SRG Global Inc., based in Warren, Mich., is a Tier 1 and Tier 2 automotive injection molder and one of the world’s largest suppliers of chrome-plated plastic parts. It has hundreds of injection presses and 4500 employees at 17 locations in the U.S., Mexico, Europe, Japan, and China. Yet SRG Global knows when to call in outside assistance to solve a tricky technical problem.
The case in point was an appliqué for the rear liftgate of a minivan. SRG Global took on an existing tool for the job about a year ago and saw right away that it could present problems. The 2.2-lb ABS panel was 56 in. long x 7.5 in. wide, with a nominal wall thickness of 3 mm. The potential for warping was immediately apparent, recalls Marlon Anderson, global director of tooling engineering. The automotive OEM customer required the appliqué to be flat and to fit precisely between the minivan’s taillights, mating perfectly with mounting points on the liftgate during vehicle assembly. It also had to be free of sinks.
SRG Global addressed the problem the way it does with 99% of its tools—it ordered a mold simulation analysis. The company tools up around 200 new projects a year, but it has only one seat for Autodesk Moldflow analysis. “We do around 60 analyses a year ourselves,” says Anderson, “so we go outside for the rest.”
Since 2006, SRG Global has gone to CAE Services Corp. in Batavia, Ill.. Anderson says he relies on CAE Services because of its extensive experience in Moldflow analysis, performing over 1000 analyses a year. “That kind of volume and experience gives us confidence and fast turnaround,” Anderson notes. Equally important to him is the vendor’s knowledge of injection molding—he cites the fact that CAE Services has its own injection machines to test out its simulation predictions. And, after performing some 400 to 500 Moldflow analyses for SRG Global, “They understand our processes.”
The initial Moldflow simulation of the minivan appliqué showed potential for warpage to leave an 11-mm gap in the middle of the panel, tapering to 2 mm at the corners. It had a five-drop hot manifold with each hot drop feeding a single J-shaped “shovel” gate on the same edge of the part (see Baseline Gating image). Even though all drops opened simultaneously and flow was relatively even across the part, the warpage was excessive. CAE Services engineering manager Jake Wittman, who worked on the project, said the difficulty was that “we had to fix an existing tool and we couldn’t make major changes in order to keep cost under control.”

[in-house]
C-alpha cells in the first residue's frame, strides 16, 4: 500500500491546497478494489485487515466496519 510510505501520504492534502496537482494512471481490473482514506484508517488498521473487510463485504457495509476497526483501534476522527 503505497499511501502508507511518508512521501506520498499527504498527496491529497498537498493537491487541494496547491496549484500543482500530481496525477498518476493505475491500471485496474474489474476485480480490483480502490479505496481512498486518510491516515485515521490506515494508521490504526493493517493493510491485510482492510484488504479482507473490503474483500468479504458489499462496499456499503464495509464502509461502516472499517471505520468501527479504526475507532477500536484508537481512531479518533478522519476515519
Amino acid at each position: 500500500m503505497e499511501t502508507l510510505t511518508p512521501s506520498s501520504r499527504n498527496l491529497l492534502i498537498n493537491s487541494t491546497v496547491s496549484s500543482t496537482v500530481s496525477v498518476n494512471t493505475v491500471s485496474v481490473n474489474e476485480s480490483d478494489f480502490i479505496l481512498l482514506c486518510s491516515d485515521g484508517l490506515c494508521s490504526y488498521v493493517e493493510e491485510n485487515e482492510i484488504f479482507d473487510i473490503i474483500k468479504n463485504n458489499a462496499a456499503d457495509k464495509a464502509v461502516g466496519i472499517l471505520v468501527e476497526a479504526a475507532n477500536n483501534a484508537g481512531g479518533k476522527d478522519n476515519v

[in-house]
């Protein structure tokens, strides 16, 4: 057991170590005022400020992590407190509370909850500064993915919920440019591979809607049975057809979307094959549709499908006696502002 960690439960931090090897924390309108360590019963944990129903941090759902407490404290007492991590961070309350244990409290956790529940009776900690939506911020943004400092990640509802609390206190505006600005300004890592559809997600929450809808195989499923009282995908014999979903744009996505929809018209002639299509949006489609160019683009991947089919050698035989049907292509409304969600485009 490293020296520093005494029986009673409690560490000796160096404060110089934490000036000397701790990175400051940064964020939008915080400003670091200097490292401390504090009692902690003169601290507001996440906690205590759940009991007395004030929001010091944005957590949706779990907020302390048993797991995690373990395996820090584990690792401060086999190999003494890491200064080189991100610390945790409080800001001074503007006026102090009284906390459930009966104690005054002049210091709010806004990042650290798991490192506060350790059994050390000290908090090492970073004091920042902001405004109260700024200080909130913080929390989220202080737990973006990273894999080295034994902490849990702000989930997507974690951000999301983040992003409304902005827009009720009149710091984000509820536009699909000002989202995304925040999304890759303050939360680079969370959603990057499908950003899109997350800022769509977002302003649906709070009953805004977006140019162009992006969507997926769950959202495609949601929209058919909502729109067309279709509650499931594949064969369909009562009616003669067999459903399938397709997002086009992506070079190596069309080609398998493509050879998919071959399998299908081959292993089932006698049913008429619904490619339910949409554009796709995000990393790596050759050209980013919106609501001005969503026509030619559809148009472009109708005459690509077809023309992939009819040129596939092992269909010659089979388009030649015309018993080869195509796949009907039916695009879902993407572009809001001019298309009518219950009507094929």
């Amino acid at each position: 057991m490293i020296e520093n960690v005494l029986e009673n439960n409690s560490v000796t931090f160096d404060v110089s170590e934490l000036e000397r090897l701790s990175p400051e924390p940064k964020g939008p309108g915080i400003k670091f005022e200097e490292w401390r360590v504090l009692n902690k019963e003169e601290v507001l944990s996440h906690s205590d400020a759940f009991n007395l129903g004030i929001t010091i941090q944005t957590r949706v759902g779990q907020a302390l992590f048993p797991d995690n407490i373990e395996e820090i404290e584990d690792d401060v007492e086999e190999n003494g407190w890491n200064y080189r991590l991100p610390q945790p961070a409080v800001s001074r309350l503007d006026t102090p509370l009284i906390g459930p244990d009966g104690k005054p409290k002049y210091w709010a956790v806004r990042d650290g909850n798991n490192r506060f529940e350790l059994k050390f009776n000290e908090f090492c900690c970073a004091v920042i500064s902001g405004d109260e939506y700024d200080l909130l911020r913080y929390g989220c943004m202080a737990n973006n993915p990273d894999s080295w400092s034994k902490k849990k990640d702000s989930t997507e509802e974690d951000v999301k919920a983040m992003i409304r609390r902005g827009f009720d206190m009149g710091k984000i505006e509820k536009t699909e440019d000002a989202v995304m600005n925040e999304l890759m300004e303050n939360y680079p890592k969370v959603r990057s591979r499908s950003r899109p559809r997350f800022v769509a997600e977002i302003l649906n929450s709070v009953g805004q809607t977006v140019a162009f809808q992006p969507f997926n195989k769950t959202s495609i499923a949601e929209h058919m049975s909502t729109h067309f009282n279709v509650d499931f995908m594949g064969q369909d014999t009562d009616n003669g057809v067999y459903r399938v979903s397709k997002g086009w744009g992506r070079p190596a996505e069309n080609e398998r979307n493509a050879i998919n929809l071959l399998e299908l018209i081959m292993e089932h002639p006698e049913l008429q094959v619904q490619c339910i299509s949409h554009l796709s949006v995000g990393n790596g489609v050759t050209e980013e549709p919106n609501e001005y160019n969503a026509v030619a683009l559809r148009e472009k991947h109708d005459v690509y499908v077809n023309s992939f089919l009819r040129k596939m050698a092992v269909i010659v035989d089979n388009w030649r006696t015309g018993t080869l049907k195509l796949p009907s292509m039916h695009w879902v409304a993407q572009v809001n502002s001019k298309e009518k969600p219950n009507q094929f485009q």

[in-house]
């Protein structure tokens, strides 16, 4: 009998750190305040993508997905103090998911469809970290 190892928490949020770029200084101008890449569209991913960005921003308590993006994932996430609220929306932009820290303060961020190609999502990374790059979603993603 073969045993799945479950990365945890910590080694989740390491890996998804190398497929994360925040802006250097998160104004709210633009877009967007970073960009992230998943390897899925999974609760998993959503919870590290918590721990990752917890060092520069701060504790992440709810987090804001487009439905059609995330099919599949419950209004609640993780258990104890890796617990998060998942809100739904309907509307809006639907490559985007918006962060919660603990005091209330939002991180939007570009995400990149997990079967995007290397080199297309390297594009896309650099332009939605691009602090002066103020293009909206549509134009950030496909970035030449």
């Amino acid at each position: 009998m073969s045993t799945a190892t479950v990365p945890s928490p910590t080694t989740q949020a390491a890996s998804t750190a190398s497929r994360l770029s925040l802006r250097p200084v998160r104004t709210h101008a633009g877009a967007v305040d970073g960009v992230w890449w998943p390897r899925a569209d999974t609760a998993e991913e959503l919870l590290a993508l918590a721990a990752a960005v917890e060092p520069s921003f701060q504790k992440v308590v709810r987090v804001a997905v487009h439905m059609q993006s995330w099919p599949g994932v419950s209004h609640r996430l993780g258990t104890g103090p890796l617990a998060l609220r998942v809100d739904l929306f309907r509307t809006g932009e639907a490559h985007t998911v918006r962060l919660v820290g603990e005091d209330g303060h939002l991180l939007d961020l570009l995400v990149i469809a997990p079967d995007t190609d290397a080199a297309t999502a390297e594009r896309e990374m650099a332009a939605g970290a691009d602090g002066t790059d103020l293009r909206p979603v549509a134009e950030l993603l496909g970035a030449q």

Tim Lankisch, CAE Services director of engineering, says one of Moldflow’s strengths is helping to determine the primary cause of the predicted warpage. Here the causes were packing and shrinkage variations caused by the filling pattern. Anderson recalls that between the fifth and tenth simulation runs it became clear that process changes would not fix the problem and that the number and location of the hot drops needed modification.
It took 49 simulations to arrive at the solution, which was to sequence the filling from four drops on the original side to four more drops on the opposite side, used for packing only (see CAE Recommended Gating image). This reduced overall warpage to 4.1 mm in the critical direction, a 63% reduction. And the molded parts lived up to the simulation predictions.